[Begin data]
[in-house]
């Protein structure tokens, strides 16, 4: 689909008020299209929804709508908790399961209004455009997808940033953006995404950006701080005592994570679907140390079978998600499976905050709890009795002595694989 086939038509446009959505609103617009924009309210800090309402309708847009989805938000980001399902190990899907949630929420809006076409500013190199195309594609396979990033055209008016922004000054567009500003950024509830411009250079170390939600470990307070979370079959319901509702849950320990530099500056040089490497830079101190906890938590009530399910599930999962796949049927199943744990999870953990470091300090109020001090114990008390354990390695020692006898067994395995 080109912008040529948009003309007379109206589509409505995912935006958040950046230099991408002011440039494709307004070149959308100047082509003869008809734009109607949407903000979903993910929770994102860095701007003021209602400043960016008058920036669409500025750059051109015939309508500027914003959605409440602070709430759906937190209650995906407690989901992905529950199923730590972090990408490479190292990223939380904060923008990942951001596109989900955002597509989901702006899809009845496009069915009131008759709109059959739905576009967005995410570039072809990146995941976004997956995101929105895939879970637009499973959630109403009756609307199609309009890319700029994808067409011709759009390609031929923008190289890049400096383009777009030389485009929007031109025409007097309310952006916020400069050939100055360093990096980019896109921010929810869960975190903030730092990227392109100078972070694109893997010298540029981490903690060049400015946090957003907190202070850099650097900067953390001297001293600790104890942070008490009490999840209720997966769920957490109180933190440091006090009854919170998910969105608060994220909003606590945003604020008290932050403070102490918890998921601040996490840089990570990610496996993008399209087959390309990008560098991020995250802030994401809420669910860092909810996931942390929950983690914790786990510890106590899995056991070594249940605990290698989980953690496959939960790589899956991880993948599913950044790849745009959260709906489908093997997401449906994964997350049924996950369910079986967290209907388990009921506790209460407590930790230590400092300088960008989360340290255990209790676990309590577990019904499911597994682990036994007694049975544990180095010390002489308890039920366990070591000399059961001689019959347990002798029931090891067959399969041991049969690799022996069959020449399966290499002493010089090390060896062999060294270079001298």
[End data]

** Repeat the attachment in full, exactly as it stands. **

[in-house]
């Protein structure tokens, strides 16, 4: 689909008020299209929804709508908790399961209004455009997808940033953006995404950006701080005592994570679907140390079978998600499976905050709890009795002595694989 086939038509446009959505609103617009924009309210800090309402309708847009989805938000980001399902190990899907949630929420809006076409500013190199195309594609396979990033055209008016922004000054567009500003950024509830411009250079170390939600470990307070979370079959319901509702849950320990530099500056040089490497830079101190906890938590009530399910599930999962796949049927199943744990999870953990470091300090109020001090114990008390354990390695020692006898067994395995 080109912008040529948009003309007379109206589509409505995912935006958040950046230099991408002011440039494709307004070149959308100047082509003869008809734009109607949407903000979903993910929770994102860095701007003021209602400043960016008058920036669409500025750059051109015939309508500027914003959605409440602070709430759906937190209650995906407690989901992905529950199923730590972090990408490479190292990223939380904060923008990942951001596109989900955002597509989901702006899809009845496009069915009131008759709109059959739905576009967005995410570039072809990146995941976004997956995101929105895939879970637009499973959630109403009756609307199609309009890319700029994808067409011709759009390609031929923008190289890049400096383009777009030389485009929007031109025409007097309310952006916020400069050939100055360093990096980019896109921010929810869960975190903030730092990227392109100078972070694109893997010298540029981490903690060049400015946090957003907190202070850099650097900067953390001297001293600790104890942070008490009490999840209720997966769920957490109180933190440091006090009854919170998910969105608060994220909003606590945003604020008290932050403070102490918890998921601040996490840089990570990610496996993008399209087959390309990008560098991020995250802030994401809420669910860092909810996931942390929950983690914790786990510890106590899995056991070594249940605990290698989980953690496959939960790589899956991880993948599913950044790849745009959260709906489908093997997401449906994964997350049924996950369910079986967290209907388990009921506790209460407590930790230590400092300088960008989360340290255990209790676990309590577990019904499911597994682990036994007694049975544990180095010390002489308890039920366990070591000399059961001689019959347990002798029931090891067959399969041991049969690799022996069959020449399966290499002493010089090390060896062999060294270079001298």